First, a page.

Also, don’t be afraid to bring someone extra along on trips who can help with childcare. Roker and Roberts were gearing up for a family vacation the week after this interview, and they already had a plan in the works. Roker says, “We’re taking my nephew along, and he’s kind of a nanny. …”
“Though he doesn’t know that yet,” Roberts replies.
They chuckle at this, and Roker says, “No, but he is great with our children, and we can get away and have a spa treatment or bike together and carve out a little vacation time during our vacation.”
2. Stay connected.
Whether you’re racking up big office hours or traveling for business, talk with your family as often as you can. The goal is not just to hear someone’s voice, but to actually be connected to what everyone is doing and have a direct sense of each other’s lives.
“BlackBerrys and cell phones are beautiful things,” Roberts says. “Although there are times when I have a little attitude when Al calls because the kids happen to be doing something and things are crazy. But then we try to make time to talk later that day or evening, chat with the kids and stay connected.” Roberts looks at her husband. “Wouldn’t you say?”
Roker pauses. Then: “Yes, dear! That’s the secret right there, saying ‘Yes, dear!’ ”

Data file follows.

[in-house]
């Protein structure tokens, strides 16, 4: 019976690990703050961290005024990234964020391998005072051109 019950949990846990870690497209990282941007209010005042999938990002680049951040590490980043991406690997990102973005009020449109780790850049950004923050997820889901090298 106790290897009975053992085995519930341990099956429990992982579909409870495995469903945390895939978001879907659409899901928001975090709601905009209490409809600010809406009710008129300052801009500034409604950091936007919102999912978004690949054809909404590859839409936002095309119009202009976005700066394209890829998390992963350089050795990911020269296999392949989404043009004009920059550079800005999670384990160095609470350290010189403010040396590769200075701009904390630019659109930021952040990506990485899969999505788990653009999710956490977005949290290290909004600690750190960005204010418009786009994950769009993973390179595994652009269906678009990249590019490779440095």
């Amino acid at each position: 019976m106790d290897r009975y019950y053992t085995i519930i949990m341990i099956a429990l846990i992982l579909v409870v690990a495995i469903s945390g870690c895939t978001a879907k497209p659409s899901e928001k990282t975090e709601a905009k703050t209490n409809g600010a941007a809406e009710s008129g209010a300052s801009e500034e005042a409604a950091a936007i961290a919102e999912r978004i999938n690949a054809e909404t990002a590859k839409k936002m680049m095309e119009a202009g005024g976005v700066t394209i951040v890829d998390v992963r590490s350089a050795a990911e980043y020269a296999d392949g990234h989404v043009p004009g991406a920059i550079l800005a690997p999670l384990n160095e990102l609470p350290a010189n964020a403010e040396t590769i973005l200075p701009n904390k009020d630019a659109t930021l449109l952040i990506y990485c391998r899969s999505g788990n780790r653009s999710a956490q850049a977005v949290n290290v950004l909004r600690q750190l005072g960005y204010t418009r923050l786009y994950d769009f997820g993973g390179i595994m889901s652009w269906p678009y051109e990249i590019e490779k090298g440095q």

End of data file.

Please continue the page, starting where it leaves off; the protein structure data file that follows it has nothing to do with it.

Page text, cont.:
“That is not the secret,” Roberts replies.
3. Be opportunistic.
Find time with each other, even if it means stealing some. And it doesn’t have to be romantic, says Roberts. For example, instead of talking separately, the couple got together in Roker’s office for this interview. “It’s a chance for us to spend some time together,” she says. The secret is knowing everyone’s schedules, thinking ahead and being creative.
“Another trick we have discovered is that, every now and again, we’ll book a hotel room here in the city,” she says. “We’ll have dinner and spend the night away from home. That has just been miraculous.”
“Even though our 11-year-old is like, ‘Why would you waste good money when you already have a home here and now you get a hotel room?’ ” Roker says. “And of course I want to say, ‘To get away from you guys!’ But we don’t say that.”
4. Study advanced chemistry.